Did you know that the first rocket that took humans to the moon was built by workers from Alabama, making Huntsville,AL the rocket capital of the world? Or that the state’s official nut is the pecan? Perhaps, you might find it interesting to know that Alabama is Helen Keller’s birthplace?

With Time4Learning’s series of United States unit study supplements you can delve into Alabama facts and information, geography, educational activities, field trip ideas and more. You can also download our list of PreK-12 interactive lessons that align with your study of interesting facts about Alabama.

Alabama Fast Facts

Became a State

December 14th, 1819

Order it Joined the Union

22nd state

State Capital


State Abbreviation


Border States
State Flag Alabama State Flag
State Song


State Flower


State Nickname

Yellowhammer State, Heart of Dixie, Cotton State

State Motto

“We dare defend our rights.”

Notable Alabamians
  • Rosa Parks- civil rights activist
  • Channing Tatum- actor
  • Mia Hamm- soccer player
  • Lionel Richie- singer
  • Nat “King” Cole – Jazz pianist and vocalist
  • Harper Lee – Author (most notably To Kill a Mockingbird)
  • Coretta Scott King- civil right activist, wife of Martin Luther King Jr.
  • Condoleezza Rice – former United States Secretary of State
  • Debby Ryan- actress from Huntsville

Historical Facts About Alabama

The native tribes of Alabama include the Cherokee, Chickasaw, Choctaw, Creek and Koasati. In Choctaw “Alabama” means “thicket-clearers” or “vegetation-gatherers.” Alabama was first explored by Europeans from Spain on an expedition by Hernando de Soto in 1540. 160 years later, the French founded a settlement in Old Mobile. Alabama was under French control for 61 years as part of their La Louisiane territory. When the French lost to British forces in the Seven Years’ War Alabama became part of British West Florida.

In 1810 the estimated population was 10,000, but swelled to 300,000 by 1830. By 1860 the population was in the 900,000’s, of which nearly half were enslaved African-Americans. On January 11th, 1861 Alabama seceded from the Union and was an independent republic for a few days before joining the Confederacy. The capital of the confederacy was briefly located in Montgomery, AL. Alabama was heavily involved in the Civil War, although few battles were fought in the state.

Alabama’s enslaved African-Americans were granted freedom by the 13th amendment in 1865, although Alabama wasn’t restored to the Union until 1868. Unfortunately, the struggle for African-Americans did not end with this. In 1901 the Alabama constitution imposed Jim Crow laws which segregated African-Americans. Continued racial segregation, brutality, lynching and agricultural depression inspired many people to migrate out of Alabama. Between 1910 – 1920 the population growth rate dropped by nearly half. At the same time of this great migration, Birmingham Alabama attracted many rural people with industrial jobs. By 1920 Birmingham was the U.S’ 36th largest city.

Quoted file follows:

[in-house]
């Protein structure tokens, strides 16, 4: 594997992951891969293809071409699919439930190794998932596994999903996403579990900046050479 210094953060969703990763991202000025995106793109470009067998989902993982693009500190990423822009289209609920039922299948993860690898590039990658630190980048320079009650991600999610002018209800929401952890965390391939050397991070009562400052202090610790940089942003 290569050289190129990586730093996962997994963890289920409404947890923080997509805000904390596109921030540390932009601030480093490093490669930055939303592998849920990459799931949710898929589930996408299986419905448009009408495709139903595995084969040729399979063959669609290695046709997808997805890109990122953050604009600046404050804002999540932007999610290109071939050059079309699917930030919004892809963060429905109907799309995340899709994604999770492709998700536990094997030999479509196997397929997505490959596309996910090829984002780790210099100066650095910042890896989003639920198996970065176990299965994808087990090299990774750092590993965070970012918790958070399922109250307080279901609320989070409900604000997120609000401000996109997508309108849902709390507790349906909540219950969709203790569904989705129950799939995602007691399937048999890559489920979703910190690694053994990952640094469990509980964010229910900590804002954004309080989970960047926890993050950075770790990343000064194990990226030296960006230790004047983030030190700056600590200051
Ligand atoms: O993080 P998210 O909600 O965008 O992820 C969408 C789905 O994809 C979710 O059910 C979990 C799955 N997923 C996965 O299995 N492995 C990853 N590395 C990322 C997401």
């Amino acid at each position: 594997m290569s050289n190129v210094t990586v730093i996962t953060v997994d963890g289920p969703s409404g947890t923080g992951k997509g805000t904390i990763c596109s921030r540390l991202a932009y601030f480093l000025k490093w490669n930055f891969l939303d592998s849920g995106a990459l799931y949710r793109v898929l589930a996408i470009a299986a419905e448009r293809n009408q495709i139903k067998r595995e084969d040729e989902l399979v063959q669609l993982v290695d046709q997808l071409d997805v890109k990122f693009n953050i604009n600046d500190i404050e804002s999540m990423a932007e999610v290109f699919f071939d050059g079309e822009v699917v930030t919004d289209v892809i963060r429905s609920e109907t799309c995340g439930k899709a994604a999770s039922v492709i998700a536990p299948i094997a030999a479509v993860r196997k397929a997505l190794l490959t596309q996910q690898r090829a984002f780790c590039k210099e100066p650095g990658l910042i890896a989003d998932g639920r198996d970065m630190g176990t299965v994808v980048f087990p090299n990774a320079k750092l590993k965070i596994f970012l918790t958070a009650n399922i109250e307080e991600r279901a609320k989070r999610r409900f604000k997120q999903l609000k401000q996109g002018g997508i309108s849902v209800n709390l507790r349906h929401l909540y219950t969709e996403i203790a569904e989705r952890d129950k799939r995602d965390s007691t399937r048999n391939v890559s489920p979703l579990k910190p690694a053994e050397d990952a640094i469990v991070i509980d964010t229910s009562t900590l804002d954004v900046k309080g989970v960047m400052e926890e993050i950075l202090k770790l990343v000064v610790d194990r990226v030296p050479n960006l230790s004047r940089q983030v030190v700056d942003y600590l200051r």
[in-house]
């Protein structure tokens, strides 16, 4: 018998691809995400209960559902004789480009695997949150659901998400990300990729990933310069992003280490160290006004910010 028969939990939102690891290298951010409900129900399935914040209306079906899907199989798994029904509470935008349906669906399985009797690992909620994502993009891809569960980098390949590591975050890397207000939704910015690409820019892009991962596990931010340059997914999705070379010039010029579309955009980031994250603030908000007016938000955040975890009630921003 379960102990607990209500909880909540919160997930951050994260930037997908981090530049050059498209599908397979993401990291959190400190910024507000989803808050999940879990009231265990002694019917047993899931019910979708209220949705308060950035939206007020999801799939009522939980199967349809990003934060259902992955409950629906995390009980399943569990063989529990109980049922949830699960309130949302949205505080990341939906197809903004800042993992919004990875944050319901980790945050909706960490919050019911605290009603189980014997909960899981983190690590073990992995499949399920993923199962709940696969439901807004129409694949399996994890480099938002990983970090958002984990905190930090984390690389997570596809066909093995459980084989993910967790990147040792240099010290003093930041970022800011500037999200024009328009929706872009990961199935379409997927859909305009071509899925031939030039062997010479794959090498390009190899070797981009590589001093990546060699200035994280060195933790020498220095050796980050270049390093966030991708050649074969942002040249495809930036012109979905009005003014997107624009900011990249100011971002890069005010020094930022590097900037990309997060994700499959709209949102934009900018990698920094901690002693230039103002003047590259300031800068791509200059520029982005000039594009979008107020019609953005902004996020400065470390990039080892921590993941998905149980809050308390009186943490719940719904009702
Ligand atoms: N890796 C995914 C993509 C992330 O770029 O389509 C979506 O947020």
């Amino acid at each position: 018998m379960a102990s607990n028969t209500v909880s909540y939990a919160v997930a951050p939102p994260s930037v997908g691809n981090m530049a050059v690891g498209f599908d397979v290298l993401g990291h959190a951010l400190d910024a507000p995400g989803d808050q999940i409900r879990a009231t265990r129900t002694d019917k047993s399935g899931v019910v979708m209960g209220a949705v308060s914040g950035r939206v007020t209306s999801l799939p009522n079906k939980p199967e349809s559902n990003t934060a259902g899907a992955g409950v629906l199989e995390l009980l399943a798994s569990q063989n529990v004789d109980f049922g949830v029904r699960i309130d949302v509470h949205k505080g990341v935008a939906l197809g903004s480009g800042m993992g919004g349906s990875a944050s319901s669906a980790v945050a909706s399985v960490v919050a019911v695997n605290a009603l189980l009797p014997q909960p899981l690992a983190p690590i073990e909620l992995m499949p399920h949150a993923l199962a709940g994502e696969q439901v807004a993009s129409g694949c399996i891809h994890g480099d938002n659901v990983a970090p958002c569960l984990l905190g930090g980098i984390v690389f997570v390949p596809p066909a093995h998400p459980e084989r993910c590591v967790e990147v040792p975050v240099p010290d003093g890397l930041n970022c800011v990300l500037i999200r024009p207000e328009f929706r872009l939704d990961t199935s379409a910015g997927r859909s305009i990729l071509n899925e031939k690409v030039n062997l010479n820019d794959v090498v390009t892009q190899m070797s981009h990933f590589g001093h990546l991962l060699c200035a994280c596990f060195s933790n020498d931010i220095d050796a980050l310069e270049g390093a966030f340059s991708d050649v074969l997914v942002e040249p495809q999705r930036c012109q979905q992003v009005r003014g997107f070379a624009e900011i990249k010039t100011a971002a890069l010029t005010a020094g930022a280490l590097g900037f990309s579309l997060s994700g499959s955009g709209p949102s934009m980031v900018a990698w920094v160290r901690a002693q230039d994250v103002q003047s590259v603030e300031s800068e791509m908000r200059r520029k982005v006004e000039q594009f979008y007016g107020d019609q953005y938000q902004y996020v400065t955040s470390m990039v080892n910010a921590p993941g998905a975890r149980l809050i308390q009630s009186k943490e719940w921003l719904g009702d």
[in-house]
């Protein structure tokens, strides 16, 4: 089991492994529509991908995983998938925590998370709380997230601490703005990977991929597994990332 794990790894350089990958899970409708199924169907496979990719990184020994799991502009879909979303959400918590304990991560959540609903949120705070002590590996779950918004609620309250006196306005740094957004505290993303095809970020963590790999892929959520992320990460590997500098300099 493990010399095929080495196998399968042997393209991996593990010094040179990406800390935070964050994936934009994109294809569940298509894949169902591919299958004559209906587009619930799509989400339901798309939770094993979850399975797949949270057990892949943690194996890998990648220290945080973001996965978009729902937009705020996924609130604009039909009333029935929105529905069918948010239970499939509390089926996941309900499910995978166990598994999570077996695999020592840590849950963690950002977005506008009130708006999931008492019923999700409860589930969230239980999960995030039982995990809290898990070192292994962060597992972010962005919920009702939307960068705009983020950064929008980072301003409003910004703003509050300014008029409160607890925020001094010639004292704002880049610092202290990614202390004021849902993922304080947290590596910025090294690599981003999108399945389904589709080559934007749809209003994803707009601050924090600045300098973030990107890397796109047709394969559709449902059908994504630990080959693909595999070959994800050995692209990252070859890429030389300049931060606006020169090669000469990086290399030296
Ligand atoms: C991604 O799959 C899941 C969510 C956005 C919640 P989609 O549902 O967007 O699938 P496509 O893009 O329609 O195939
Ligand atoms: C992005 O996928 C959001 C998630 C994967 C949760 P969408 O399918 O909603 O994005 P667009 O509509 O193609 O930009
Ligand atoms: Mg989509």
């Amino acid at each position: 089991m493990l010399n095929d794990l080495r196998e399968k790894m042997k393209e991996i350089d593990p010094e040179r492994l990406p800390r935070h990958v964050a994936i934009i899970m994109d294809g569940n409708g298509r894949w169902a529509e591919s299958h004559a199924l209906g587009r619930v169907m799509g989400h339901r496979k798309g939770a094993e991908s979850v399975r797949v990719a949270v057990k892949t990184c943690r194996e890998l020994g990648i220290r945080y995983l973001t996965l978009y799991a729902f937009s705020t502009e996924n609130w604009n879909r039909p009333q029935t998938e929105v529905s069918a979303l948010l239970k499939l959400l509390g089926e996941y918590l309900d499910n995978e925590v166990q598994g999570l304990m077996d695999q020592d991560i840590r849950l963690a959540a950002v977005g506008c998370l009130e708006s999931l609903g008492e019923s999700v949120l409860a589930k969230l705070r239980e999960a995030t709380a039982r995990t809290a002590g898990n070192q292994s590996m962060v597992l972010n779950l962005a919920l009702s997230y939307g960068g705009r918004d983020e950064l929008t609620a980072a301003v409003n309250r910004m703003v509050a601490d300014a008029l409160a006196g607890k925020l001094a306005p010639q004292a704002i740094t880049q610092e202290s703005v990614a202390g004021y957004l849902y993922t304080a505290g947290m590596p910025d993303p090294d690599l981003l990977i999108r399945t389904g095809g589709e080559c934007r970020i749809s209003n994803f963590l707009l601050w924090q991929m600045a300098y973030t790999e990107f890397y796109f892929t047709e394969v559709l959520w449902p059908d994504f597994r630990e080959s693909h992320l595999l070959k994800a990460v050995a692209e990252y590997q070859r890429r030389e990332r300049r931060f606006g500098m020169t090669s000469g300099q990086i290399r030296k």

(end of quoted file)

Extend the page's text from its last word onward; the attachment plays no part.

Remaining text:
Today, Alabama is invested in space exploration, education, health care, banking, mineral extraction, steel production and agriculture.

In the timeline below, you can learn more Alabama history facts and enhance your children’s online learning experience:

10,000 B.C.

The Russell Cave National Monument has evidence of Native American presence since 10,000 B.C. The cave was a location of shelter, while the nearby forest provided food and resources. The location has been inhabited continuously since that time.


Hernando de Soto explores the Southeast encountering the Native American Chief Tuskaloosa. The largest Native American battle occurs in 1540 between Chief Tuskaloosa’s warriors and deSoto’s troops. Accounts corroborate that Tuskaloosa’s entire village of over 2,000 was destroyed. The location is said to be Mabila or Mauvila, though the exact location has eluded researchers until this day.


Brothers Iberville and Bienville LeMoyne establish a French settlement and fort at Twenty-Seven Mile Bluff.


The capital of French Louisiana is moved from Mobile to Biloxi, then to New Orleans.


Spanish forces capture Mobile during the American Revolution.


Schools are established in Mobile (Washington Academy 1811) and Huntsville (Green Academy 1812).


Native American forces battle Europeans in the Indian Creek War.


Alabama enters the Union as the 22nd state.